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WILLIAM STUBBS Seventeen lectures on the study of medieval and modern history and kindred subjects


Sir John Froissart's Chronicles of England, France, Spain and the Ajoining Countries from the latter part of the reign of Edward II to the coronation of Henry IV in 12 volumes 

Chronicles of Enguerrand De Monstrelet (Sir John Froissart's Chronicles continuation) in 13 volumes 

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Seventeen lectures on the study of medieval and modern history and kindred subjects
page 218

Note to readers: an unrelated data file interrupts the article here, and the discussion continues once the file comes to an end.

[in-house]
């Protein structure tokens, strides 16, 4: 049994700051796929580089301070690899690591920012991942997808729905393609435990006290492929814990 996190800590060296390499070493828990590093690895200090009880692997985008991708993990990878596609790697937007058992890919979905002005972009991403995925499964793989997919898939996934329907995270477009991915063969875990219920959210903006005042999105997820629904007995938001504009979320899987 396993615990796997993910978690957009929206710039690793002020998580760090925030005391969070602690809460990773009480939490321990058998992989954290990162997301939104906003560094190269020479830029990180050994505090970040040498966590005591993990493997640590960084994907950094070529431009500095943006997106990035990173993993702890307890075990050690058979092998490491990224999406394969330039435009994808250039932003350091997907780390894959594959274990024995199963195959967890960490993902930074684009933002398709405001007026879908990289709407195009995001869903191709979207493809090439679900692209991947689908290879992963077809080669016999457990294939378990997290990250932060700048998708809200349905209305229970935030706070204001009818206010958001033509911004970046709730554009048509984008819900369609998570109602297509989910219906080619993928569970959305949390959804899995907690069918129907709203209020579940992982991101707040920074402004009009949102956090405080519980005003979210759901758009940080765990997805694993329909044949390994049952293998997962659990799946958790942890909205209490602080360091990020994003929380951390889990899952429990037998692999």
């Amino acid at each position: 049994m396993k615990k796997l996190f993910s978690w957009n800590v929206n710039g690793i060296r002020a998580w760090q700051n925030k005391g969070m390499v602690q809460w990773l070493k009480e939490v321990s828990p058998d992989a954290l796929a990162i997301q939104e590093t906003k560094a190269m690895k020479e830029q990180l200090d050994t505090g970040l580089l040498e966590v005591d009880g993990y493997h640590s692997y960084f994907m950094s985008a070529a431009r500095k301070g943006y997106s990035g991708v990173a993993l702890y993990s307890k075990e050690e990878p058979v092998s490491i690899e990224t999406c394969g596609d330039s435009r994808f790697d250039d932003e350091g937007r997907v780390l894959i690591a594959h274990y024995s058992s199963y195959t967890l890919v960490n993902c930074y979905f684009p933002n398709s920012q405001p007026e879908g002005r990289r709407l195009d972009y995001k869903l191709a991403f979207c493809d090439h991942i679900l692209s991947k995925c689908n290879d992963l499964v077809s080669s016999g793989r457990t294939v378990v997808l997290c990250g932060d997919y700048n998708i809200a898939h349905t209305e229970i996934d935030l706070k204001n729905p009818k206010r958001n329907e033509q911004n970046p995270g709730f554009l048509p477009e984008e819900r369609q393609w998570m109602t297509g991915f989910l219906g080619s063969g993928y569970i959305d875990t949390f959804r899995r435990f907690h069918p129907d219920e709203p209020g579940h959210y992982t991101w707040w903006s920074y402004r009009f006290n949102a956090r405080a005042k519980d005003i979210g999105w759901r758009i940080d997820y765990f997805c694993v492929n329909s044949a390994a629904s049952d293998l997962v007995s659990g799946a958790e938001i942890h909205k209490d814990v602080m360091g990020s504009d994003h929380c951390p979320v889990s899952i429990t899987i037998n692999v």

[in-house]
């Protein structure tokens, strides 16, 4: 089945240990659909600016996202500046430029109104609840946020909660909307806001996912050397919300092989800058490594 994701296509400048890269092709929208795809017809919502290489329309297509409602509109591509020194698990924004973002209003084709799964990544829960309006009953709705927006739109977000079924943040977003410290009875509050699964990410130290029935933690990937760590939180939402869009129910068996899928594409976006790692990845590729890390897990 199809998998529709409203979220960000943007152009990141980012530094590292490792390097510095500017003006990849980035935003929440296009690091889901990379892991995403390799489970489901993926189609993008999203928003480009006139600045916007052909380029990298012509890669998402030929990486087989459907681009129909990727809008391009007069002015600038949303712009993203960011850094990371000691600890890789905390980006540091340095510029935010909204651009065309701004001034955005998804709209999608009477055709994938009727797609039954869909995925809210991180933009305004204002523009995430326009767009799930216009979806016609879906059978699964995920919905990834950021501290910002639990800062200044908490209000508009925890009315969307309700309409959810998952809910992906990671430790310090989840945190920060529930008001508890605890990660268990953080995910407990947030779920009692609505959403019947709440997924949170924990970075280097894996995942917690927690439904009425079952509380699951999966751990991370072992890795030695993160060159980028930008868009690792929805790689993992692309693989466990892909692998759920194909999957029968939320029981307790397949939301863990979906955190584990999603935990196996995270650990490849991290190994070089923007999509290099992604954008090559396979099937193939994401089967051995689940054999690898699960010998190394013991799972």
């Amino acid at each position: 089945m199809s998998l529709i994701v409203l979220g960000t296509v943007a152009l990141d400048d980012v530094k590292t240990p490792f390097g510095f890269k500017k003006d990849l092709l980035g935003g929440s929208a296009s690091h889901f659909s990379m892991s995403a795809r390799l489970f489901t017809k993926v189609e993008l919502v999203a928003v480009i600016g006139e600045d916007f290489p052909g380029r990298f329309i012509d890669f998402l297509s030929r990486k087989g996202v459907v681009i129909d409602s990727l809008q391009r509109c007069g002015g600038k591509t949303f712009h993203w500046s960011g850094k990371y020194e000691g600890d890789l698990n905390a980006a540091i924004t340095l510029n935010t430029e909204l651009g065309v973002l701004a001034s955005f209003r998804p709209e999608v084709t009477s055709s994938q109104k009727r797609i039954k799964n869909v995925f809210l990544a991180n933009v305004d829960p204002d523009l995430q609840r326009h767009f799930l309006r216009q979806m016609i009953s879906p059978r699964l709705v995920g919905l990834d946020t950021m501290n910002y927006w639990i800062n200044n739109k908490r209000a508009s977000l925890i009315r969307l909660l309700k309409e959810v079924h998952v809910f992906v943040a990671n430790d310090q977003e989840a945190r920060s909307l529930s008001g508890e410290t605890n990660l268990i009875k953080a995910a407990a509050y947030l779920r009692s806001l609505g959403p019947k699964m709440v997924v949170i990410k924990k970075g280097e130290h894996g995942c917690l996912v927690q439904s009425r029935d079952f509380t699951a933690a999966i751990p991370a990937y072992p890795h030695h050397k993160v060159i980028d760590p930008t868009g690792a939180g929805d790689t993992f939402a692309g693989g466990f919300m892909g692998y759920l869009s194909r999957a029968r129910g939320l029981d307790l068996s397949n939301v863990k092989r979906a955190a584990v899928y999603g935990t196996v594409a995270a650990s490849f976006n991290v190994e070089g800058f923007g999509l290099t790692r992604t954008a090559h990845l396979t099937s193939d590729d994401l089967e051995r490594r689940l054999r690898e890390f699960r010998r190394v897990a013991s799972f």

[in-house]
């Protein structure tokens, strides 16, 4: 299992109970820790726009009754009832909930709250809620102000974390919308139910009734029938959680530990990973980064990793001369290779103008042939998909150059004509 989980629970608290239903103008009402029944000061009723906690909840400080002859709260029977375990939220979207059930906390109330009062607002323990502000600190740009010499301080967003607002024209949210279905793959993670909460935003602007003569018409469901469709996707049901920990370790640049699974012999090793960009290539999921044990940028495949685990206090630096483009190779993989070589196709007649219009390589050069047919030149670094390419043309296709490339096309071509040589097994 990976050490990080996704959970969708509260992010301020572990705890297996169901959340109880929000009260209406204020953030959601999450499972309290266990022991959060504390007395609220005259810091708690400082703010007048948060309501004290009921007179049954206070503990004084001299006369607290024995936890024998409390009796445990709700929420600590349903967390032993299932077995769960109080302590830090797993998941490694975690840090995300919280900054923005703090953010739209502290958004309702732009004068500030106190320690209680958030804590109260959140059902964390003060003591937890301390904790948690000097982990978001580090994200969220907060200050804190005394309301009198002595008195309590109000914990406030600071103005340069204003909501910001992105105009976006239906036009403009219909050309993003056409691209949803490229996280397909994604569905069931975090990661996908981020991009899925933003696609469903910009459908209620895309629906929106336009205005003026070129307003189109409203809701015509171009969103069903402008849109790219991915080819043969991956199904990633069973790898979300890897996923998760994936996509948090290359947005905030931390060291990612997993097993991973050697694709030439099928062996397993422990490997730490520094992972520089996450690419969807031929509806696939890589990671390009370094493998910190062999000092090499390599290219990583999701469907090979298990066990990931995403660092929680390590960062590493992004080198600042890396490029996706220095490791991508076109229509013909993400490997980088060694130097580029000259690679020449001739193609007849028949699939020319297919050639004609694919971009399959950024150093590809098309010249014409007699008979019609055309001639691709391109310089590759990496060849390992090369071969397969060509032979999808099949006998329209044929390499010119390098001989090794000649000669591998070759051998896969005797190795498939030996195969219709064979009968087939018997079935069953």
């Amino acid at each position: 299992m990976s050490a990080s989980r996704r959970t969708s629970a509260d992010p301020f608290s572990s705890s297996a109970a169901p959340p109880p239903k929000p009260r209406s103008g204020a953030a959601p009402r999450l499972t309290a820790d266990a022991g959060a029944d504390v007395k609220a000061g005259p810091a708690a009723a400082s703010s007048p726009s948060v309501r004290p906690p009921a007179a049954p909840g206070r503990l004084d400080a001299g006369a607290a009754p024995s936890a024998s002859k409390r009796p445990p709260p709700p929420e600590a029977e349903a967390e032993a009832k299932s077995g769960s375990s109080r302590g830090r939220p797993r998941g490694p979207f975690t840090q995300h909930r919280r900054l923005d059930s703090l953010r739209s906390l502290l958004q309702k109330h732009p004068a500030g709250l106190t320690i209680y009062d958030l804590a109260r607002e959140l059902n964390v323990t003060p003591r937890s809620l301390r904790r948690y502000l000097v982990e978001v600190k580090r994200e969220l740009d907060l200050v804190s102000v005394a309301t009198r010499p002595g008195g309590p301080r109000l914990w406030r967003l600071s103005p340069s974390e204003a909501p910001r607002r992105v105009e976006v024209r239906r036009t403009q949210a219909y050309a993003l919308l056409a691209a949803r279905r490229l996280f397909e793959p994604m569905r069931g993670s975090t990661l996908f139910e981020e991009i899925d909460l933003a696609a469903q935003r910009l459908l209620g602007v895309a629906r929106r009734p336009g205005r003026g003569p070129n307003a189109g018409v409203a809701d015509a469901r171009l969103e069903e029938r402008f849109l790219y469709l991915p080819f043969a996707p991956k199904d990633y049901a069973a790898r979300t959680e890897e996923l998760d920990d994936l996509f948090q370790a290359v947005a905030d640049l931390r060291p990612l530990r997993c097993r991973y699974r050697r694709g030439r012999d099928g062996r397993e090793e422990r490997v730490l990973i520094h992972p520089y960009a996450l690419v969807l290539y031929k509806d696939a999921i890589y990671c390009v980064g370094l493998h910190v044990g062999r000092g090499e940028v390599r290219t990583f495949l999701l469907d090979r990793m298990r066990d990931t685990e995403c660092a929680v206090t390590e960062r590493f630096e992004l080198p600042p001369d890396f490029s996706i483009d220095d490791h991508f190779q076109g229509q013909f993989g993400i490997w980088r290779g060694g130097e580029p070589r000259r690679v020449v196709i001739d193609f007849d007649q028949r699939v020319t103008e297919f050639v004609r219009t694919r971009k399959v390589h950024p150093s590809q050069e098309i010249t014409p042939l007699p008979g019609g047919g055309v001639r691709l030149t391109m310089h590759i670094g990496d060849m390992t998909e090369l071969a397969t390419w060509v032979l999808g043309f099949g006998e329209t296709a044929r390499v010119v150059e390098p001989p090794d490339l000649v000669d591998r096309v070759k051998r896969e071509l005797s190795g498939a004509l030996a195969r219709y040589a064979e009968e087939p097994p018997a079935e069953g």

212 THE ORDER OP S. THOMAS. [VIII. in 1323, and Robert de Rendale in 1344. In 1350 the order was recognised as still existing by the German traveller Ludolf of Suchen. In 1357 Hugh de Curteys, the preceptor of Cyprus, invested one Richard of Tickhill with the habit of the order, in the presence of Robert Swillington, canon, Sir Richard Chatesby, an English priest, and William Gaston of England, Turcopolier to the king of Cyprus. The ceremony was performed in the church of S. Nicolas of the English in the city of Nicosia; one of the many churches which formerly, according to Father Stephen of Lusignan, adorned that city, of which the Venetians destroyed 130 in the process of fortification. [It is possible that it still exists, and is indeed that church of S. Nicolas, which our dear friend the bishop of Gibraltar tried to recover in 1879.] The hospital in London became, probably at the fall of the Templars, a mere Augustinian Hospital. Its church, or one built on the site of it, is now the chapel of the Mercers' Company1. England had not, with all her business under Henry III and Edward I, forgotten Palestine : some of her sons fell at Acre, and the remnant of the little order found a home at Nicosia. But the great king himself never forgot his first love; in fact all the nobler Plantagenets, Richard of Cornwall, Edward I, Henry of Lancaster, Henry of Boling order; 'dat. Nicosise' in the house of Guddefrid, archdeacon of the church of Famagosta, vicar of Philip, archbishop of Nicosia. Feb. 2, 1357, Hugh Curteys invests Richard of Tickhill ; 'actum in regno Cypri in Nicosia intra ecclesiam Beati Nicolai Anglicorum, praesentibus Francisco de Gave burgensi Nicosise, domino Rob. de Swillington canonico, domino Ricardo de Chatesby presbytero Anglico; Guillelmo Gaston de Anglia Turcopolo regis et pluribus aliis.' The history of the London house may be read in Newcourt, Repertorium, i. 553 ; and Mon. Angl. vi. 645 : it must be carefully distinguished from the Hospital of S. Thomas the Martyr in Southwark, the germ of the present S. Thomas's Hospital. See also Itinerarium Regis Ricardi, praef. pp. cxii-cxiii.

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